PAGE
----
The first designated man-eating tiger he killed, the Champawat Tiger, was responsible for an estimated 436 documented deaths.[6] Though most of his kills were tigers, Corbett successfully killed at least two-man-eating leopards. The first was the Panar Leopard in 1910, which allegedly killed 400 people. The second was the man-eating Leopard of Rudraprayag in 1926, which terrorized the pilgrims journeying to the holy Hindu shrines Kedarnath and Badrinath for more than eight years, and was said to be responsible for more than 126 deaths.

Other notable man-eaters he killed were the Talla-Des man-eater, the Mohan man-eater, the Thak man-eater, the Muktesar man-eater and the Chowgarh tigress.

Analysis of carcasses, skulls, and preserved remains show that most of the man-eaters were suffering from disease or wounds, such as porcupine quills embedded deep in the skin or gunshot wounds that had not healed, like that of the Muktesar Man-Eater. The Thak man-eating tigress, when skinned by Corbett, revealed two old gunshot wounds; one in her shoulder had become septic, and could have been the reason for the tigress's having turned man-eater, Corbett suggested. In the foreword of Man Eaters of Kumaon, Corbett writes:

The wound that has caused a particular tiger to take to man-eating might be the result of a carelessly fired shot and failure to follow up and recover the wounded animal or be the result of the tiger having lost his temper while killing a porcupine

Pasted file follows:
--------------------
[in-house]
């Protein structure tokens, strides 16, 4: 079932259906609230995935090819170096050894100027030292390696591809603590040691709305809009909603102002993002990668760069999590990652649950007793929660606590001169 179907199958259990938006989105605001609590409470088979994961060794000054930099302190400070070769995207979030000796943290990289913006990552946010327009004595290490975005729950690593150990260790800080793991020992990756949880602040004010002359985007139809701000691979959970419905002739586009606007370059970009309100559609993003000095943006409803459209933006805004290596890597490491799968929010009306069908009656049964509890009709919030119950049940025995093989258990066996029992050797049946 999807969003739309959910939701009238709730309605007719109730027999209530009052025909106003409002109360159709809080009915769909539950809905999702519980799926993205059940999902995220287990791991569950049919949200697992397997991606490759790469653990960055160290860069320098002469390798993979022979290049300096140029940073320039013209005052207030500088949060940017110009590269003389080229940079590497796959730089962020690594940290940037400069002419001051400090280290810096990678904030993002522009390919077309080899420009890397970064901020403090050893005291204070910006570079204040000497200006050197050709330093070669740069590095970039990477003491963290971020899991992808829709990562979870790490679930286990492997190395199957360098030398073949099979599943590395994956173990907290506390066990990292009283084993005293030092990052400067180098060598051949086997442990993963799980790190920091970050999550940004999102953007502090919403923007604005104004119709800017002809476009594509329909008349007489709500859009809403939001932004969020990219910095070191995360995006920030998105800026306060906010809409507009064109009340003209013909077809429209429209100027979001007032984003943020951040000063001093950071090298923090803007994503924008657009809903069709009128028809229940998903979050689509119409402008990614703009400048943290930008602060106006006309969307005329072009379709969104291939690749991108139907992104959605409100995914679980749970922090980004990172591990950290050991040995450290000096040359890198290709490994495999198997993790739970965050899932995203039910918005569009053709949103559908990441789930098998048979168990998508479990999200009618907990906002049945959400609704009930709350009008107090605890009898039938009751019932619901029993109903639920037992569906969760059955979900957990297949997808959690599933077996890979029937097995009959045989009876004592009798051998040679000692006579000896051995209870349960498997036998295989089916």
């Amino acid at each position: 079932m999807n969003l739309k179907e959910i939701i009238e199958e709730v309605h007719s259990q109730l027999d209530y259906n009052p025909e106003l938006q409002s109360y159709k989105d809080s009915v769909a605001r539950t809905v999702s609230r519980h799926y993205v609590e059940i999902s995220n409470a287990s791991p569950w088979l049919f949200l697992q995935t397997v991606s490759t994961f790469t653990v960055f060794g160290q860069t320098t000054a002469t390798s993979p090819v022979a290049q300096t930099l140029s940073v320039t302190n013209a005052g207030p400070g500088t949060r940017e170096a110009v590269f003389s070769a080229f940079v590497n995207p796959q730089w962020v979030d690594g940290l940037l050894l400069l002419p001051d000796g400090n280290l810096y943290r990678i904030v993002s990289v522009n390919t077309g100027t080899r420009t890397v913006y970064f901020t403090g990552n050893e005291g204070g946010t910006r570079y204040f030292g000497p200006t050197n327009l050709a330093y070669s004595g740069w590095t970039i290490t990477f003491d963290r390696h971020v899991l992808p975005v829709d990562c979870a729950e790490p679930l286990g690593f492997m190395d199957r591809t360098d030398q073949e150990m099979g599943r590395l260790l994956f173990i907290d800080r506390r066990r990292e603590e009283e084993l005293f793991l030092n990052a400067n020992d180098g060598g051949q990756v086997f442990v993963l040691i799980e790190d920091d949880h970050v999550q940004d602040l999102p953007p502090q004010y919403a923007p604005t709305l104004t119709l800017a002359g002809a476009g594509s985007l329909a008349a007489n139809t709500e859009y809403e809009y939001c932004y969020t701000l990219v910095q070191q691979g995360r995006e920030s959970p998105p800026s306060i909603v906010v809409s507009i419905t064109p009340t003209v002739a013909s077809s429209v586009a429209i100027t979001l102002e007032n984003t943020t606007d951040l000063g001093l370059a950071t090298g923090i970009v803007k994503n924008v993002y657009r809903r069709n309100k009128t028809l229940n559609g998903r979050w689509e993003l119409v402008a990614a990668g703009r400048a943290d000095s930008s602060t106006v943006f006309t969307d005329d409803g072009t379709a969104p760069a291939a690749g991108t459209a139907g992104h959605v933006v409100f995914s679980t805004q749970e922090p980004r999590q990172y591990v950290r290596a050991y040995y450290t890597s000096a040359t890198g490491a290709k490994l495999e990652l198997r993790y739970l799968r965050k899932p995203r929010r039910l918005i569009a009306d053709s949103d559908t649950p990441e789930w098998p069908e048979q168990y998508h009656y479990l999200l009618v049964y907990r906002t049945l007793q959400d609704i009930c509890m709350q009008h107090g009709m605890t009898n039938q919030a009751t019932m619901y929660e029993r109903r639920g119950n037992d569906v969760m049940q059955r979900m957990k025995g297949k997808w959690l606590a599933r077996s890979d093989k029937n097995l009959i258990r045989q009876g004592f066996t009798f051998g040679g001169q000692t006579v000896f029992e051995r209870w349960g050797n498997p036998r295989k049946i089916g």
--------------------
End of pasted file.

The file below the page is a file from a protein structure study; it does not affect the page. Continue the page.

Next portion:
Corbett preferred to hunt alone and on foot when pursuing dangerous game. He often hunted with Robin, a small dog he wrote about in Man-Eaters of Kumaon.[7]

Hunter and naturalist[edit]

Corbett bought his first camera in the late 1920s and—inspired by his friend Frederick Walter Champion—started to record tigers on cine film.[7] Although he had an intimate knowledge of the jungle, it was a demanding task to obtain good pictures, as the animals were exceedingly shy.

A popular misconception is that Corbett never killed a tiger without confirmation of its killing people.[8] For example, Corbett killed the unusually large and most widely sought after Bachelor of Powalgarh, even though this tiger had never killed a human.[9] Together with Champion, he played a key role in establishing India's first national park in the Kumaon Hills, the Hailey National Park, initially named after Lord Hailey. The park was renamed in Corbett's honour in 1957.[10]

Gurney House, Nainital

While dedicating his book My India to "...my friends, the poor of India", he writes "It is of these people, who are admittedly poor, and who are often described as 'India's starving millions', among whom I have lived and whom I love, that I shall endeavour to tell in the pages of this book, which I humbly dedicate to my friends, the poor of India." Profits from the publication of "Man-Eaters of Kumaon" were donated to St. Dunstan's, a training school for blinded veterans.[citation needed]

Jim Corbett resided in the Gurney House, Nainital along with his sister Maggie Corbett, where their mother moved in 1881 after the death of their father. [11] They sold the house to Mrs. Kalavati Varma, before leaving for Kenya in November 1947. The house is now a private residence, which has been transformed into a museum and is known as the Jim Corbett Museum.